Design Miami has always had a lot of subject categories to cover. The international design fair, which tags along with the annual Art Basel mega-fair in both its Miami and Basel incarnations, started out as the Miami Design District's opportunity to attract overflow Art crowds with contemporary design. In the 7 years since its inception, and currently under the direction of Marianne Goebl, the fair has included architecture, furniture, leatherworking, scent, fashion, car design, urban planning, and practically everything else that falls under the gargantuan umbrella that is "design." This year the fair's organizers again tackled that long list, with architecture and grand urban predictions taking the cake.
The fair has since left the Design District, to occupy a site in Miami Beach adjacent to Art Basel. David Adjaye, who was awarded the stately title of 2011 Designer of the Year by Design Miami this September, used the commission that comes with the award to construct a pavilion at the entrance to the fair. The structure, named Genesis, is a triangular shelter, with an ovoidal interior, made of standard wooden planks that are digitally cut. The process of digital cutting, making every piece slightly different, with total precision, created a womb-like interior out of standard wood forms.
Of course there was plenty of extremely rarified furniture, and design-art for sale. Galleries seemed to put more emphasis on classic pieces of 20th century modernism than in previous years. Vintage George Nakashima was at the Johnson Trading Gallery, Demisch Denant had a collection of Pierre Paulin including pieces designed for Georges Pompidou's apartment at the Elysee Palace The emphasis on classic design included architectural relics, like metal louvers salvaged from Le Corbusier's Chandigarh complex, at Galerie Patrick Seguin. As for new production, Moss, the design store in SoHo, was selling a "Morphing Platter" by Haresh Lalvani that could be produced through a digital process in a million variations.
A glowing blue floor that turned pink wherever people walked took up the northwest quarter of the fair tent. It could have been a dance floor, a stage, or a runway, and in a way it played all those roles. It was the flashiest thing at the fair. Designed by Bjarke Ingels for Audi's Urban Futures Initiative, this was his prototype road of the future, which alerts driverless automated cars to pedestrian movement and, in theory, becomes both road and sidewalk. A brand new Audi, which wasn't actually automated or driverless, modeled on the roadbed.
Discotheque roads may someday exist, or may become just a forgotten idea. Another prototype at Design Miami, a landmark of utopian but ultimately unsuccessful futuristic planning, could have been Ingels' memento mori. Buckminster Fuller's Fly's Eye Dome, an environmentally conscious low-cost prefabricated dome shelter using standard rib forms, was restored by Design Miami founder Craig Robins. Each hexagonal unit holds a bubble window, making a light-filled, airy space. The 24-foot-diameter dome was in a vacant lot of Miami's Design District, with an exhibit on its restoration, and a forest green Dymaxion Car—another Fuller prototype—parked outside. The car was reconstructed by Lord Norman Foster, who once worked with Fuller, and recounted his memories of the great futurist at a "design talk" on the first night of the fair. After Design Miami, the dome will be placed in a new plaza being developed by Mr. Robins in the Design District.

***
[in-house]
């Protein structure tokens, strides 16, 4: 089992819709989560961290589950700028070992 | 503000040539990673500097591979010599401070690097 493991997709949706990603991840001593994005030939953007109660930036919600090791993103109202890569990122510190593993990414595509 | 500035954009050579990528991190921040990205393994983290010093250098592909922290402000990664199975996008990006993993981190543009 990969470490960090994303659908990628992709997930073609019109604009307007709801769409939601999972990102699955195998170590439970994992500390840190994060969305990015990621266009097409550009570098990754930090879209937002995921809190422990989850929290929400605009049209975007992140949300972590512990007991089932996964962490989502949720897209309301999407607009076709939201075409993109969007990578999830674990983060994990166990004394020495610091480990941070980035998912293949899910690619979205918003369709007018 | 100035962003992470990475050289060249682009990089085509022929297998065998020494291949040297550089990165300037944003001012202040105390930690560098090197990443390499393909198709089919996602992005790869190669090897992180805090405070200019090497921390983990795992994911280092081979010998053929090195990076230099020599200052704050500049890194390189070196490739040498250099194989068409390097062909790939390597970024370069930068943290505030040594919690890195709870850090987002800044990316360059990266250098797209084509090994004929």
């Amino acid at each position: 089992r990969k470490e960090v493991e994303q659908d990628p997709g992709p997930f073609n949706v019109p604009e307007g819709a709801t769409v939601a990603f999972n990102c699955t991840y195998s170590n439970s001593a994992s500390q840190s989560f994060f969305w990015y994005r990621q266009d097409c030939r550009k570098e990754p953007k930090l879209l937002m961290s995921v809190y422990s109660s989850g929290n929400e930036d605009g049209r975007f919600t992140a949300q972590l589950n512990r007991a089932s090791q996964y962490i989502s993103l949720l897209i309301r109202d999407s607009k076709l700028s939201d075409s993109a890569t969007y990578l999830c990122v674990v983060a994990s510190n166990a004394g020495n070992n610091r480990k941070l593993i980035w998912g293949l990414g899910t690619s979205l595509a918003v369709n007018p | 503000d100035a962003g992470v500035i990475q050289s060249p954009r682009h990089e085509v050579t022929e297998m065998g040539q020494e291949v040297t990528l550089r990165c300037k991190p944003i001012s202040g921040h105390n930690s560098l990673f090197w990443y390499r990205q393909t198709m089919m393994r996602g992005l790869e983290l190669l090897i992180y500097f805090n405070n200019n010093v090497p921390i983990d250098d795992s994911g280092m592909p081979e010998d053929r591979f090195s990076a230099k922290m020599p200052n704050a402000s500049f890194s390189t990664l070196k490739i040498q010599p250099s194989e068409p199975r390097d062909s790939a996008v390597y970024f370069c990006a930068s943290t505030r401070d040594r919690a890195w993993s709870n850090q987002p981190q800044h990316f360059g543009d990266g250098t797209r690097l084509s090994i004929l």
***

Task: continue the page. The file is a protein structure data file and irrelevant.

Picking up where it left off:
One year, the regular "Design Performance" segment of Design Miami was a series of concerts by OK Go, who played guitars with lasers on them designed by Moritz Waldemeyer. This year, the much more sedate performance involved live leatherworking. Artists Elisa Strozyk and Sebastian Neebto turned leather scraps from the production of Fendi bags into soft reconstructions of elaborate 18th century Italian furniture, full of marquetry and carving appropriate for Palazzo Fendi, the company's neoclassical headquarters in Rome.
The fair's selectivity brings the question of good design to some curious conclusions. A Bucky-ball bubble house, full of scrap leather side tables, occasional chairs, china cabinets, and stools, with a digitally-cut gazebo in the front yard and either a Dymaxion Car or Audi in the driveway, all along a glowing blue street, is an eclectic trade-fair fantasia brought to its high-end extreme.
Design Miami is much more of a boutique fair than its neighbor across the parking lot of the Miami Beach Convention Center, where Art Basel takes the entire massive building. Although Art Basel shows, by most accounts, the "best of the best" of the contemporary art world, Design Miami doesn't bombard the way Basel does, and the guiding hands of the fair's Directors are ever present. The fair has evolved, and moved, beginning as a decadent street party in the Miami Design District. In its early years, the fair practically merged with that neighborhood, but it gradually became more insular, more removed from the spontaneity of the district, more focused on exhibiting current design at its absolutely highest levels, and being more accessible to the collectors attending Art Basel. Design Miami has grown up a little, developed exacting curatorial standards, and tamed some of its early experimentations, to become the formidable standard bearer of design that it is today.